Double Your Storage with Dual-Layer DVDs

By · Monday, April 19th, 2010

USDM Dual Layer DVD DiscsRecordable DVD discs hold a lot of information, but what do you do when 4.7GB just isn’t enough? Extended length projects such as a video lecture series or movie can easily run over two hours in length. Splitting the project on two separate discs is one option, however this is not always cost effective. Fortunately, dual-layer recordable DVDs are a great solution.

With 8.5GB of space, a dual layer DVD features almost twice the storage capacity of a regular DVD. Dual-layer discs are available in both DVD+R and DVD-R formats, depending on your needs. These discs make it possible to store up to 4 hours of DVD quality video on a single disc!

This means that you don’t have to add a second disc to your project, or upgrade from single to double DVD cases, or pay a slightly higher shipping cost for each unit. When you get right down to it, dual-layer discs can save you a bundle!

To understand how a dual-layer DVD works, one must first understand how a regular DVD-R/DVD+R disc works. A DVD disc is made up of an organic dye layer sandwiched between two pieces of polycarbonate plastic. The plastic protects the dye layer and gives the DVD its strength, while the dye contains the stored information as a series of pits and grooves. This is similar to how a vinyl record works, but because DVDs use a laser instead of a needle, the pits and grooves are packed in much more densely than a record.

A double layer DVD works on the same principles as a single layer disc, but contains an additional dye layer on the same side of the disc. The information is written to the first layer like normal, then the laser changes its focus by moving up or down. From there, it can continue writing information to the second layer.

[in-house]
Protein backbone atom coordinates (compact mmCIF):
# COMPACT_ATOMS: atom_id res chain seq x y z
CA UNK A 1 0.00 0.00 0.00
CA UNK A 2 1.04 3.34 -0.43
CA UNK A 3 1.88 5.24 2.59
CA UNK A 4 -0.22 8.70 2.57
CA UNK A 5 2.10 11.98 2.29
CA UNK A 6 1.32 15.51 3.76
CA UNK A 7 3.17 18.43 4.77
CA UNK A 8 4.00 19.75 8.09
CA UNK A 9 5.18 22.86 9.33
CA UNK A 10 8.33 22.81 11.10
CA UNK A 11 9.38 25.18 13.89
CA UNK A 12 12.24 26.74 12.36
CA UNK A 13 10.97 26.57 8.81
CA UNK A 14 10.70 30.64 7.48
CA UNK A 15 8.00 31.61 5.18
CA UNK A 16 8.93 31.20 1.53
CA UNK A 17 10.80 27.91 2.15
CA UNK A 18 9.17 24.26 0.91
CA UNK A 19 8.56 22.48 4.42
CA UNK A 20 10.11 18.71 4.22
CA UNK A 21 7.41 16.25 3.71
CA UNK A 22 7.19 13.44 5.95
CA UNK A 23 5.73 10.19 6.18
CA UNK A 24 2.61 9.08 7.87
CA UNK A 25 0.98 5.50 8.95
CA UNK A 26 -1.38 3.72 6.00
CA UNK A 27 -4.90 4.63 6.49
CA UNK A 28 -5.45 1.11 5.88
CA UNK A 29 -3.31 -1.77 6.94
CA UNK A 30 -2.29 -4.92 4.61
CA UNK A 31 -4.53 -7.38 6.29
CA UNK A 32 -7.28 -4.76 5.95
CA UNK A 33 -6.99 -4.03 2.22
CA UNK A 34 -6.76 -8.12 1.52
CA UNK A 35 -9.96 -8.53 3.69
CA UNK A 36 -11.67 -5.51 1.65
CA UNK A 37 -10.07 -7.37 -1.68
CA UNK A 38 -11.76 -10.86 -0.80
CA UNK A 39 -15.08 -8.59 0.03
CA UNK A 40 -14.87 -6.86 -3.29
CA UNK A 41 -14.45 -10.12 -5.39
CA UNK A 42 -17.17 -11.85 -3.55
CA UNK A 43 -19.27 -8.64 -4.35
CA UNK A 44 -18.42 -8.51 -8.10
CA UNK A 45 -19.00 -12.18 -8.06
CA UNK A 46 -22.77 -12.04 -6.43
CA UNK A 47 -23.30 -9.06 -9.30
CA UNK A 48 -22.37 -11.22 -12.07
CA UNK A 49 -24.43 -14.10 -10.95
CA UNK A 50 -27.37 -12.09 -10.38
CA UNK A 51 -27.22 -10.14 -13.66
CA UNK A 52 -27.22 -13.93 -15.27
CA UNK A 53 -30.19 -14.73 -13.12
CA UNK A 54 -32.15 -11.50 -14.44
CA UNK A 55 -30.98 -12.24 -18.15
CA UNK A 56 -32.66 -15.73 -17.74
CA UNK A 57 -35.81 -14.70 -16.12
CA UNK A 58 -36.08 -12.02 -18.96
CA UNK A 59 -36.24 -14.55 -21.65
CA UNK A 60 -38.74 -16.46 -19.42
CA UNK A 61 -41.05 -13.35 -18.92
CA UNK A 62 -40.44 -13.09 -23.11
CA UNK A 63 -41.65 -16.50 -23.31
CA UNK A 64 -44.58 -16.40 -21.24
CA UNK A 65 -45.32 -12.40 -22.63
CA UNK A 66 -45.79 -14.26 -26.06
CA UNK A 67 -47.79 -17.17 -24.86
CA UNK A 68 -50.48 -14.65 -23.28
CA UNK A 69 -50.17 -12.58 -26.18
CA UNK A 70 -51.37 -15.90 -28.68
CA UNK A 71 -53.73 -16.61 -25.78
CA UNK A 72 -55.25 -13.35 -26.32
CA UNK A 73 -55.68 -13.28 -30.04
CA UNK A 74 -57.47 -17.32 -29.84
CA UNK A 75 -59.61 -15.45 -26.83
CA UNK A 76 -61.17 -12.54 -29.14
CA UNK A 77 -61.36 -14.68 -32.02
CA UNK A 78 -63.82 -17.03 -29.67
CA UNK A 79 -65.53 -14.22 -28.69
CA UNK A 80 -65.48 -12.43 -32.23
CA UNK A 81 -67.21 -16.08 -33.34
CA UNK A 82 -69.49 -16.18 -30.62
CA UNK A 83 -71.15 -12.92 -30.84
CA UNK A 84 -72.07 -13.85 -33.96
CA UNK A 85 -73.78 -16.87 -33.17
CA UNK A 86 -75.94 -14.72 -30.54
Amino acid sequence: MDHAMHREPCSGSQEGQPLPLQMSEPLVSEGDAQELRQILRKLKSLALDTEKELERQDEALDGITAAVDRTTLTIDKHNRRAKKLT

There will always be a slight pause with dual-layer discs because of how the DVD hardware works. This is also why some store-bought movies contain a warning about a short pause on the packaging – it is because they are dual-layer discs.

The majority of DVD burners and players on the market today fully support dual-layer DVD-R and DVD+R discs. In rare cases, older players may have trouble reading the discs and some very old burners may not be able to record them. Most DVD authoring software packages also support creating dual-layer discs.

The one downside to dual-layer discs is that they have been priced slightly higher than their single-layer counterparts in the past. It’s just the price you pay for the extra storage space and convenience. However, a new line of blank dual layer DVDs from CDROM2GO aims to change that.

They carry a large selection of recordable DVD media that’s cheap in price, but not cheap in quality. That’s because CDROM2GO carries discs by Grade A manufacturers including Taiyo Yuden, Mitsui, Verbatim, and US Digital Media. They buy in bulk to get the best prices and then pass the savings on directly to you!

Check out their full selection of blank DVD+R dual layer discs and DVD-R DL discs to start enjoying the benefits of extra storage space today!

Comments

By James Greene on April 22nd, 2010 at 7:27 am

How do I know which dual-layer dvd to get? DVD+R or DVD-R. Thank you.

DVD+R discs use a different tracking system for reading data than DVD-R, one that is supposedly less susceptible to read errors. Another difference is that DVD+R has better error correction than DVD-R, which again helps discs play back smoothly.

However, DVD-R discs are inexpensive and available almost everywhere, whereas DVD+R discs are slightly more expensive and not quite as easy to come by in some markets.